This finding provides significant insights into the adaptability of circadian rhythms across different species, including humans.
“Similarly, daily or circadian rhythms conserve energy by coordinating body processes to optimally match the environmental light/dark cycle.”
“Brown bears express circadian rhythms in vivo and their cells do in vitro throughout the year, suggesting that these rhythms may play important roles during periods of negative energy balance.”
Contrary to the common perception that hibernation is a state of complete inactivity, the researchers observed that energy production in bears continues to follow a daily pattern, even as they sleep for months.
The experts also found that the amplitude of energy production was blunted during hibernation, with a reduced range of highs and lows. The peak occurred later in the day compared to the bear’s active season, but the daily fluctuation was still there, noted the researchers.
“This underscores the importance of the circadian rhythms themselves – that they give organisms the flexibility to still function in a state as extreme as a hibernating bear,” said study senior author Professor Heiko Jansen.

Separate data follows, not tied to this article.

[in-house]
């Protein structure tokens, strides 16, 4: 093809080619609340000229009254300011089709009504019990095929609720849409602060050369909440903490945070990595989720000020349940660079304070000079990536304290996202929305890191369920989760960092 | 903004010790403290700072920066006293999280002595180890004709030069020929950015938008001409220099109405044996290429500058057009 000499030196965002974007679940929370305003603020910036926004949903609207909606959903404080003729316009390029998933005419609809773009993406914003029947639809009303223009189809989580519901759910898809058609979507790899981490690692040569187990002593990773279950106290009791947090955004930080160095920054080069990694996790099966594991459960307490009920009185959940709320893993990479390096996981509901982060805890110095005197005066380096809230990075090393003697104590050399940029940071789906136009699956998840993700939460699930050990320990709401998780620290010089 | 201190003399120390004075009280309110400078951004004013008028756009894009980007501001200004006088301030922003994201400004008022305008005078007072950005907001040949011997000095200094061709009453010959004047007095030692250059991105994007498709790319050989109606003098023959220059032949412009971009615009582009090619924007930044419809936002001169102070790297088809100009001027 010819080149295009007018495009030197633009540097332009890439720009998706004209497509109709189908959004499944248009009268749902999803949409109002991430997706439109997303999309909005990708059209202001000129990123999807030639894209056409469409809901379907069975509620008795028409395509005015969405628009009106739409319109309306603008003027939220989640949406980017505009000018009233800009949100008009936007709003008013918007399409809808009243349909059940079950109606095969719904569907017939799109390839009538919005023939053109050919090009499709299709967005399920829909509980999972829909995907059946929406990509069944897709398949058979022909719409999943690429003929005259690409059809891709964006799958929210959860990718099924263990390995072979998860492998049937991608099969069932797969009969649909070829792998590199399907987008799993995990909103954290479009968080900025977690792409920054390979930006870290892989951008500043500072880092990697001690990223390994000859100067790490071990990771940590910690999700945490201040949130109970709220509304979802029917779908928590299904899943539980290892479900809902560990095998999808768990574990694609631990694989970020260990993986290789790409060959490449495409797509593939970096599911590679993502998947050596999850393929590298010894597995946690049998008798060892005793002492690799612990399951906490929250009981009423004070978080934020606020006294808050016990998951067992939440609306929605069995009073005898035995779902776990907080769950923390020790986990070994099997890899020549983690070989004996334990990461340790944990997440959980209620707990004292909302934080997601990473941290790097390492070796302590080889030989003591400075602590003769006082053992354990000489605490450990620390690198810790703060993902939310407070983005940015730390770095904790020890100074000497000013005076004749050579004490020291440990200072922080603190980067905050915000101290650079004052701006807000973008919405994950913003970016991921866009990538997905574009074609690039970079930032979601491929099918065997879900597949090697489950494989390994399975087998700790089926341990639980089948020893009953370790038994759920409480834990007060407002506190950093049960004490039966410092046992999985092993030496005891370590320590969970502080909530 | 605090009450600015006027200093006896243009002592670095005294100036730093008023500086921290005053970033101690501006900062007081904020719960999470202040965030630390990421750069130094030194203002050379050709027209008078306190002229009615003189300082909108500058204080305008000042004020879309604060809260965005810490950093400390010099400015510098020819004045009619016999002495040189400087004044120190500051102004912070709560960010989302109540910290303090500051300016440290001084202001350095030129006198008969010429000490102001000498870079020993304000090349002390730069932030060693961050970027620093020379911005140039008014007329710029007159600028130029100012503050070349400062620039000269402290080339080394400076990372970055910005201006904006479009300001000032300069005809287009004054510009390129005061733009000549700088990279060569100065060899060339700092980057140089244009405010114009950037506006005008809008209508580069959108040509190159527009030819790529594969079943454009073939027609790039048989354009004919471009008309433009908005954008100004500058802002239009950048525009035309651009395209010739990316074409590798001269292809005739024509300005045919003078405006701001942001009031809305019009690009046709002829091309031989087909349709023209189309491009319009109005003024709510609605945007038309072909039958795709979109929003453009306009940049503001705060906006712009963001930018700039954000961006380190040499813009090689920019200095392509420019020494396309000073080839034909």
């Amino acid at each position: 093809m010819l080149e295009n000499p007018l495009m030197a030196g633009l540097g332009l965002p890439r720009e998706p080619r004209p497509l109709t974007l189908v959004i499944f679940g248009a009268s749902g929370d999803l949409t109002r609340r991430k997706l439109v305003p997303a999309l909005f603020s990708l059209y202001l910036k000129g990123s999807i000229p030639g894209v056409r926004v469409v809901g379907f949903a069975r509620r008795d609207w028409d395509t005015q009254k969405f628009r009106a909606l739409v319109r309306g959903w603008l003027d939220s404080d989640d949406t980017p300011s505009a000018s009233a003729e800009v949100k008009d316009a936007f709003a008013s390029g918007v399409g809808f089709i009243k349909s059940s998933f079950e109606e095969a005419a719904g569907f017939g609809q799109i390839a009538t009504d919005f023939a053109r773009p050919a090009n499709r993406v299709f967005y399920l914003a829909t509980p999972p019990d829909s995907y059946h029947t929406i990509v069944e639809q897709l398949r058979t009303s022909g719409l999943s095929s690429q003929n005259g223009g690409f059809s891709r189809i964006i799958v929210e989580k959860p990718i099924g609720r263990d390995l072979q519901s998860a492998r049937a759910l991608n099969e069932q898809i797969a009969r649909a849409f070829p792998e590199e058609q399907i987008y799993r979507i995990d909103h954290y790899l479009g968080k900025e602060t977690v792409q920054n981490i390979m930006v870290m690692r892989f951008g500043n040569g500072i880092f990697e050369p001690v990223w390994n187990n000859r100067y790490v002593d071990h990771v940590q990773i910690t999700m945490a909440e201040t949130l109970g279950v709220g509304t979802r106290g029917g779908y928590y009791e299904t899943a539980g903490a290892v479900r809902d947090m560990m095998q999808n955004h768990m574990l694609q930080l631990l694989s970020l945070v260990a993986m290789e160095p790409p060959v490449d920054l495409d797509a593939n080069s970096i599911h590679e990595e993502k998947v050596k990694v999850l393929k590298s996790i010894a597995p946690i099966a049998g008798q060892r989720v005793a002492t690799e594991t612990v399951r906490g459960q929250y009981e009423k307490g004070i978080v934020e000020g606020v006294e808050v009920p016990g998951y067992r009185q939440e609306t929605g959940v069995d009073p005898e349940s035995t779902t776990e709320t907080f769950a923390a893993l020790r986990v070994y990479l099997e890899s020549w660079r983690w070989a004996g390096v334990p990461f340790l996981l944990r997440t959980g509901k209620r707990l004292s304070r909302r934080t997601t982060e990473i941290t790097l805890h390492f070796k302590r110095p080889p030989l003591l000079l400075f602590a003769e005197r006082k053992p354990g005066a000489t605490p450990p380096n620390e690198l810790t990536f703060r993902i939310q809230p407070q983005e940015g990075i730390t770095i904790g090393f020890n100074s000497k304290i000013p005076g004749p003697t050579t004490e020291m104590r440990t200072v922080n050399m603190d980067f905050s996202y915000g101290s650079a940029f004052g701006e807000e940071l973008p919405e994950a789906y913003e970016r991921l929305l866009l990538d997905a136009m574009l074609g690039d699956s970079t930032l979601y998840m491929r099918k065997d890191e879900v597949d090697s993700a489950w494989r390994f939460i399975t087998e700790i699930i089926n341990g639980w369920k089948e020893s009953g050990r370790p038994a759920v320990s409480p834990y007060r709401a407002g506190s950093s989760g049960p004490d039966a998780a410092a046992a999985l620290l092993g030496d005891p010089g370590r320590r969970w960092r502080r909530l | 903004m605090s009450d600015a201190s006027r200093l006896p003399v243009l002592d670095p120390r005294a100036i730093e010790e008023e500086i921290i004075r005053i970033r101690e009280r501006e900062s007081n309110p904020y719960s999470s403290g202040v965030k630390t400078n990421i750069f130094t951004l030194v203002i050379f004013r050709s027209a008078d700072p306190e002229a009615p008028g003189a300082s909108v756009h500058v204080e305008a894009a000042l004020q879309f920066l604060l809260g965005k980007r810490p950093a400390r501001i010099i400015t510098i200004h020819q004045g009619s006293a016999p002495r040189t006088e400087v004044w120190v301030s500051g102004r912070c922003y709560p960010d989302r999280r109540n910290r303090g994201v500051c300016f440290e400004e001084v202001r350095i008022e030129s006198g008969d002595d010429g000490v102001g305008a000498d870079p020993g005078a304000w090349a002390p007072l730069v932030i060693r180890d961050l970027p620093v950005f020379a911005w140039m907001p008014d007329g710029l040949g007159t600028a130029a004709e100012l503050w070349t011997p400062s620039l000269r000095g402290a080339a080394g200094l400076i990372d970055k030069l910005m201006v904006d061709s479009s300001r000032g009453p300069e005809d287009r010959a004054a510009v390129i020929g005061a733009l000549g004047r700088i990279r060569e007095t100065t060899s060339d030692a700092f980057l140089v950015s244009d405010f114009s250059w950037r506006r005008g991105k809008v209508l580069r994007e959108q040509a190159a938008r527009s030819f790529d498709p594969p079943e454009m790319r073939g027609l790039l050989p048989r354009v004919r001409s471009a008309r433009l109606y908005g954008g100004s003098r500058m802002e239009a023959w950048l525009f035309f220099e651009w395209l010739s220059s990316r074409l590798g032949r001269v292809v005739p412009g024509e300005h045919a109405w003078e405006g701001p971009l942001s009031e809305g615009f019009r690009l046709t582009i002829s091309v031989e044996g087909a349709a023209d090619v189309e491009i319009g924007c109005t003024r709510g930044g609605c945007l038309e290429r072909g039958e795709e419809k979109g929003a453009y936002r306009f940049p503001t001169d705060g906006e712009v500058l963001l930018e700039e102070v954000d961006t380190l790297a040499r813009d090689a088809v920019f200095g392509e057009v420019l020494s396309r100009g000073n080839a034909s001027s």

This phenomenon was observed through genetic analyses on cell samples from six bears, taken during their active and hibernating periods.
The cells were cultured and examined at two different temperatures, mimicking the bears’ body temperatures during hibernation and active seasons.
The results showed a rhythmic expression of thousands of genes, leading to a consistent yet modulated production of adenosine triphosphate (ATP), the primary energy carrier in cells.
The study’s findings have broader implications for understanding metabolic health in humans. Disruptions in circadian rhythms, such as those experienced by night shift workers, have been linked to metabolic issues like weight gain and diabetes.
By studying bears, who are akin to “extreme shift workers” during their hibernation, scientists can gain insights into how prolonged periods of inactivity and fasting do not result in health issues typically seen in humans under similar conditions.
The research also highlighted differences in hibernation behaviors between bears and other hibernating mammals like rodents.
Unlike the near-comatose state of hibernating rodents, bears show occasional movements during hibernation, following a circadian rhythm with more daytime activity.
“It’s like setting a thermostat. If you want to conserve some energy, you turn down the thermostat, and this is essentially what the bears are doing,” said Jansen.
“They’re using the ability to suppress the circadian rhythm, but they don’t stop the clock from running. It’s a really novel way of fine-tuning a metabolic process and energy expenditure in an animal.”
Bear hibernation is a complex and fascinating process that involves several unique biological adaptations. Here are some key aspects of bear hibernation:
Black bears, for example, go through a five-stage annual cycle, including hibernation, walking hibernation, normal activity, hyperphagia (excessive eating), and fall transition.